Fighting methamphetamine was a hot topic at the legislature this past session. A new law is expected to be signed by Gov. Bill Haslam that would make it harder for residents to purchase pseudoephedrine without a prescription.

But Giles County Sheriff Kyle Helton fears the new law might not be enough.

“We can get some results out of it. But if we don’t, I’m gonna go back and beg and plead that we’re going to need to do prescription-only. I’m going to continue to fight for this as long as I’m in office and as long as I can stand up for it,” Helton said.

The Tennessee Bureau of Investigation says more than 1,600 drug labs were seized across the state last year.













NONG KHAI, 4 May 2014 (NNT) – Nong Khai police have seized 800,000 pills of methamphetamine before they were smuggled to another province.

Nong Khai police arrested 2 men identified as who were trying to smuggle 800,000 meth pills out of the province. According to authorities, the drugs were wrapped in a fertilizer bag that was hidden in the truck of a car.

The two confessed they had been hired by a drug supplier in Nong Khai to deliver the package to a drug ring in Nakhon Sawan Province and that they would receive 200,000 baht upon the delivery of the pills.

Thai Police have been working hard to crack down on drug smuggling in accordance with the government’s policy to eradicate drug problems in the Thai society.







With favorable spring weather coming our way, people are taking advantage by walking, jogging and bike riding on our local roadways. The potential exists that some people may come across trash left behind by those who have manufactured methamphetamine (meth). The Indiana State Police Meth Suppression Section wants to remind citizens that this trash may contain chemicals that are toxic, flammable, corrosive, and acidic. The combination of these chemicals could cause an explosion, fire or burns if they come into direct contact with the skin.

Indiana’s dubious ranking as the state with the most meth lab incidents last year offers a mixed message for Northwest Indiana.

Nearby Starke County is the closest area with significant methamphetamine production, while LaPorte and Pulaski are at the bottom of counties with meth issues, said Indiana State Police Master Trooper Maggie Shortt. Lake and Porter counties aren’t even on the radar.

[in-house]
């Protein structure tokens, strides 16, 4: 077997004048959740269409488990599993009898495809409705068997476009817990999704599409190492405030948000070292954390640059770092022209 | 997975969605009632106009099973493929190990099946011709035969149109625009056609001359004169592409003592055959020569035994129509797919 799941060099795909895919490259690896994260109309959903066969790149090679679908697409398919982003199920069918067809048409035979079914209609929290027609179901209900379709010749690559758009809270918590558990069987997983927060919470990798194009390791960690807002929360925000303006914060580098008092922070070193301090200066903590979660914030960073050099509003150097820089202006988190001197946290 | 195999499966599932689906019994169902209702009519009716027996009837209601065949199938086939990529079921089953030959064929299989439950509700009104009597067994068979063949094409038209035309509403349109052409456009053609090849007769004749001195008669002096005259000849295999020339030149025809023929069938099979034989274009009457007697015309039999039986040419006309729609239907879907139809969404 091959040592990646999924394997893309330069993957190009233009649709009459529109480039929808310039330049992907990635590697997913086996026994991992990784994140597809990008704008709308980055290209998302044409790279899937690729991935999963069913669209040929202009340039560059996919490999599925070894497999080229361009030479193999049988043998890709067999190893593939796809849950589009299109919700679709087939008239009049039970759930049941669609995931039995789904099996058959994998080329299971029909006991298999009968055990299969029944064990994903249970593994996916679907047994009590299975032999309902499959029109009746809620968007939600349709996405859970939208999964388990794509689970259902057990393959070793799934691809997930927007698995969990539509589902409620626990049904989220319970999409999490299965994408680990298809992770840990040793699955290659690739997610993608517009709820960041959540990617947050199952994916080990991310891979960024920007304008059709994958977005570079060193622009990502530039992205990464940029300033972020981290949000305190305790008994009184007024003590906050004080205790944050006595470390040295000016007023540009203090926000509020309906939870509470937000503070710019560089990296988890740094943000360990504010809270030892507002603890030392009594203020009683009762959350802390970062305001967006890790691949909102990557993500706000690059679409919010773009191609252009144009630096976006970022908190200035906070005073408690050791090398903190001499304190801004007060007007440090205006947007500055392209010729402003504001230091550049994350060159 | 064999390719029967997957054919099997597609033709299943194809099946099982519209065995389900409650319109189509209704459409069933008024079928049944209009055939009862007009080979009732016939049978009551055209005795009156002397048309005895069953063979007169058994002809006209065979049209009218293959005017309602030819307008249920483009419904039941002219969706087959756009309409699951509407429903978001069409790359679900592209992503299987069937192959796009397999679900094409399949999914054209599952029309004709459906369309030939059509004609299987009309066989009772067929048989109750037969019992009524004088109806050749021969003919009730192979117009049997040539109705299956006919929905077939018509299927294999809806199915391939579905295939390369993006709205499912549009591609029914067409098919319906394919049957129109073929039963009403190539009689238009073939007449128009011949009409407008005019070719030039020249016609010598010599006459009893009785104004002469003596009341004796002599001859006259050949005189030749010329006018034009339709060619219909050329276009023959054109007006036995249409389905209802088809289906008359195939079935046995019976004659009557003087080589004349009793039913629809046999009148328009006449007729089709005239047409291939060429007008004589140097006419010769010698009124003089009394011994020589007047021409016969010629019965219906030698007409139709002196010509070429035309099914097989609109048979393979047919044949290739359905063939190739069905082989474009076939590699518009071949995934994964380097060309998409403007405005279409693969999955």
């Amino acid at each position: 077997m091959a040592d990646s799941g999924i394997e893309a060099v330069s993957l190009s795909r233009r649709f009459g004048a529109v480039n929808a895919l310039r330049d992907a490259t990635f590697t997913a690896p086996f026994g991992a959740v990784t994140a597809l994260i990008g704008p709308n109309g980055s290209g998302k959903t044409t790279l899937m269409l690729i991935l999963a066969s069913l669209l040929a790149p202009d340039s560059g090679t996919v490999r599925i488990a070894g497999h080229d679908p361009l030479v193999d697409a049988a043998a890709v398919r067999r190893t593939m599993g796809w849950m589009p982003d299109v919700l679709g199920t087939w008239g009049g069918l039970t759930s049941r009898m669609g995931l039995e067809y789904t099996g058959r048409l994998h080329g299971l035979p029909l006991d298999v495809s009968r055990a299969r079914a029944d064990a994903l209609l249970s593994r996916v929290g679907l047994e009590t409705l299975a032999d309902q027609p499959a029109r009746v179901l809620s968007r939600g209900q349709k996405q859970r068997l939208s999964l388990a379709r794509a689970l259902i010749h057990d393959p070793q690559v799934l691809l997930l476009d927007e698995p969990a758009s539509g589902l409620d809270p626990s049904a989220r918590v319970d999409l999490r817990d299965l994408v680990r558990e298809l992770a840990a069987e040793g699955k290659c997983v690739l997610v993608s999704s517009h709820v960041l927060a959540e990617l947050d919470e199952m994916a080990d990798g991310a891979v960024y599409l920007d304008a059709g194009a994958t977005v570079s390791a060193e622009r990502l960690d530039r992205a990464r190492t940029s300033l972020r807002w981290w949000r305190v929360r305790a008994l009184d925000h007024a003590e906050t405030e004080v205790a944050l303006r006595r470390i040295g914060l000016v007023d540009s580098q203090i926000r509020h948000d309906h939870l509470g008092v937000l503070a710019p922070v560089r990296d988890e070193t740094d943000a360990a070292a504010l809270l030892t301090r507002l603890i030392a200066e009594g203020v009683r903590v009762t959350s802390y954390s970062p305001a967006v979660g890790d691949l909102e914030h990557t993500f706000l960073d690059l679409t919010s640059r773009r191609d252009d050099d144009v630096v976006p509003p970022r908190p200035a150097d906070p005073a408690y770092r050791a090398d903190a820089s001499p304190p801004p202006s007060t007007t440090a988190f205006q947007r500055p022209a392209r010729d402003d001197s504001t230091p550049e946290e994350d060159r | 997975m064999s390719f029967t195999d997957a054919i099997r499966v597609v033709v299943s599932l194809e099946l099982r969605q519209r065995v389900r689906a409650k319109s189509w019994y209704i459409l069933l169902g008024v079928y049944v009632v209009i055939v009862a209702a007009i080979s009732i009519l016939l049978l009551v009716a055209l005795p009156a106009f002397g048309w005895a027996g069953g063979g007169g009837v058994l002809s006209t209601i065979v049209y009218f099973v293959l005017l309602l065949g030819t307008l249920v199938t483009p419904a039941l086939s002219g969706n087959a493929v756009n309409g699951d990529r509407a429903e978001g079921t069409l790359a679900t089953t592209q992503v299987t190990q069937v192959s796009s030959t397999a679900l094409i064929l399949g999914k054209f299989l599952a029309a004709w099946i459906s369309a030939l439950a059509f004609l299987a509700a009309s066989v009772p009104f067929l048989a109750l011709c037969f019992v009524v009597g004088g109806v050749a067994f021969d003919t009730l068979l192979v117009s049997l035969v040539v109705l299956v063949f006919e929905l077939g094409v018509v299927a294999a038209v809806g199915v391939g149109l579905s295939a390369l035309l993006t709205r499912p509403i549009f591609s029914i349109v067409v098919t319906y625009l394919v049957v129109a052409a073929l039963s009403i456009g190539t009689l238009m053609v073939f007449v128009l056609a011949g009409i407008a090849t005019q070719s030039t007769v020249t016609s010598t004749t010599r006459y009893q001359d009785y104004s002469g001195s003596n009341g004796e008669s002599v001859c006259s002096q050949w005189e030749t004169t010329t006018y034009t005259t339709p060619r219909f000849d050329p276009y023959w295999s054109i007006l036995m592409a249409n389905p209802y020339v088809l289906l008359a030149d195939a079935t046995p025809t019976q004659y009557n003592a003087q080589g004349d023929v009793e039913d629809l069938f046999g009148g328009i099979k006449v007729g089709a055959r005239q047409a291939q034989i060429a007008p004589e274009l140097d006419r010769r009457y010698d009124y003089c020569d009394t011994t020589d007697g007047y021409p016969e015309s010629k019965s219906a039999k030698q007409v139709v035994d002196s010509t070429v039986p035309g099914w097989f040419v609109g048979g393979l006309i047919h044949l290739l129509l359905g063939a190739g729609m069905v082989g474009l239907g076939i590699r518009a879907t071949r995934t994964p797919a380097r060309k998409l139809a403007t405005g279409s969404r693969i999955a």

“Porter County had no seized meth labs last year. LaPorte has none yet this year,” said Shortt, of the meth suppression unit. That doesn’t mean there is no production, just that they haven’t been reported or located. “It’s really too much area and too few of us,” she added. Her suppression unit covers 11 counties in the northern portion of the state.

Lake County Sheriff John Buncich said that his officers are on alert for meth houses, which seem to locate in the more rural areas of his jurisdiction. His drug task force supervisor reported no raids on suspected meth locations in the past three years, but when investigators obtain any information about meth labs, they give it to the Indiana State Police Meth Suppression Section, Lake County police spokeswoman Patti VanTil reported. “They are the local experts,” she said.

When the meth trade first took off, its makers need an isolated spot and access to anhydrous ammonia, both available in rural areas. But the new “one pot” method uses bottles instead of buckets and the ammonia odor isn’t a factor, Shortt said.

“We are seeing an increase in cities and towns now that they use the one pot,” Shortt said. “Buy a few chemicals and mix it up in a bottle. It’s not that complicated, but it is dangerous.”

The one pot requires quantities of over-the-counter pseudroephedrine, an ingredient in cold medicine. State law requires pharmacies keep records of those sales. And while the dangers that accompany the ammonia process aren’t as spectacular, the waste from the one-pot method is hazardous, state police said.

Now that the snow has melted and Northwest Indiana residents are out walking, jogging and riding bikes, the discarded trash from meth production might be seen on trails and along roadsides, the meth suppression section warned.